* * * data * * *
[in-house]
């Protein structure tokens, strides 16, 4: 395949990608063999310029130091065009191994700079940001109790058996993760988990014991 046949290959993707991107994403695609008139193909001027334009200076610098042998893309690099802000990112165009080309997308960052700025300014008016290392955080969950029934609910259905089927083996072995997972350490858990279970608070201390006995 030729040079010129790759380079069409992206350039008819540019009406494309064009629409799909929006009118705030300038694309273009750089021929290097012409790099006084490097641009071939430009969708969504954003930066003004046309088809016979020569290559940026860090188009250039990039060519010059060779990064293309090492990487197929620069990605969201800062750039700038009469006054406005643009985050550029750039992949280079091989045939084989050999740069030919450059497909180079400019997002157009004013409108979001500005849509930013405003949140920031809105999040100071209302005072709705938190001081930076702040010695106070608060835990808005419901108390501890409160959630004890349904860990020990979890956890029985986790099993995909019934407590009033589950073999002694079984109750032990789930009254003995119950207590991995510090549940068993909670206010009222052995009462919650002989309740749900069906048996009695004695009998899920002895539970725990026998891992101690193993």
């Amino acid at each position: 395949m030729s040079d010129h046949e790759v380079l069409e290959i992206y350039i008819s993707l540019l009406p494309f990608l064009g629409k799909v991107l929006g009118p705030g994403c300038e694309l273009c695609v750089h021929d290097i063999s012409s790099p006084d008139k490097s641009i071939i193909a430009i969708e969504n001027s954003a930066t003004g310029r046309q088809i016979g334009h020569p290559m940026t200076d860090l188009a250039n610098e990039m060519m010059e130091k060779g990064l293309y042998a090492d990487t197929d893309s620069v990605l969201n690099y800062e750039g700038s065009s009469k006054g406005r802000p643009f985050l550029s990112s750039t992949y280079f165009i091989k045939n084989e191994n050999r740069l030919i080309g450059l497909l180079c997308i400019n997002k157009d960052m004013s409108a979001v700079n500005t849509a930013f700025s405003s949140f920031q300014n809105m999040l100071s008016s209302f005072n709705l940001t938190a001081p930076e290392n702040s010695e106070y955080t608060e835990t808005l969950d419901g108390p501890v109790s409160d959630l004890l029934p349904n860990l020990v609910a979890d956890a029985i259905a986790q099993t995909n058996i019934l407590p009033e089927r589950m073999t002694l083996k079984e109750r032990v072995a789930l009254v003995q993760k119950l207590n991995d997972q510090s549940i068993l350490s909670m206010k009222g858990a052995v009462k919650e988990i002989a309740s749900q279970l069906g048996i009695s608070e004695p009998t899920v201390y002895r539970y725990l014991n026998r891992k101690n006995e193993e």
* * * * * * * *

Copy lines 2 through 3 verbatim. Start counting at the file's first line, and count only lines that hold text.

């Protein structure tokens, strides 16, 4: 395949990608063999310029130091065009191994700079940001109790058996993760988990014991 046949290959993707991107994403695609008139193909001027334009200076610098042998893309690099802000990112165009080309997308960052700025300014008016290392955080969950029934609910259905089927083996072995997972350490858990279970608070201390006995 030729040079010129790759380079069409992206350039008819540019009406494309064009629409799909929006009118705030300038694309273009750089021929290097012409790099006084490097641009071939430009969708969504954003930066003004046309088809016979020569290559940026860090188009250039990039060519010059060779990064293309090492990487197929620069990605969201800062750039700038009469006054406005643009985050550029750039992949280079091989045939084989050999740069030919450059497909180079400019997002157009004013409108979001500005849509930013405003949140920031809105999040100071209302005072709705938190001081930076702040010695106070608060835990808005419901108390501890409160959630004890349904860990020990979890956890029985986790099993995909019934407590009033589950073999002694079984109750032990789930009254003995119950207590991995510090549940068993909670206010009222052995009462919650002989309740749900069906048996009695004695009998899920002895539970725990026998891992101690193993």
């Amino acid at each position: 395949m030729s040079d010129h046949e790759v380079l069409e290959i992206y350039i008819s993707l540019l009406p494309f990608l064009g629409k799909v991107l929006g009118p705030g994403c300038e694309l273009c695609v750089h021929d290097i063999s012409s790099p006084d008139k490097s641009i071939i193909a430009i969708e969504n001027s954003a930066t003004g310029r046309q088809i016979g334009h020569p290559m940026t200076d860090l188009a250039n610098e990039m060519m010059e130091k060779g990064l293309y042998a090492d990487t197929d893309s620069v990605l969201n690099y800062e750039g700038s065009s009469k006054g406005r802000p643009f985050l550029s990112s750039t992949y280079f165009i091989k045939n084989e191994n050999r740069l030919i080309g450059l497909l180079c997308i400019n997002k157009d960052m004013s409108a979001v700079n500005t849509a930013f700025s405003s949140f920031q300014n809105m999040l100071s008016s209302f005072n709705l940001t938190a001081p930076e290392n702040s010695e106070y955080t608060e835990t808005l969950d419901g108390p501890v109790s409160d959630l004890l029934p349904n860990l020990v609910a979890d956890a029985i259905a986790q099993t995909n058996i019934l407590p009033e089927r589950m073999t002694l083996k079984e109750r032990v072995a789930l009254v003995q993760k119950l207590n991995d997972q510090s549940i068993l350490s909670m206010k009222g858990a052995v009462k919650e988990i002989a309740s749900q279970l069906g048996i009695s608070e004695p009998t899920v201390y002895r539970y725990l014991n026998r891992k101690n006995e193993e």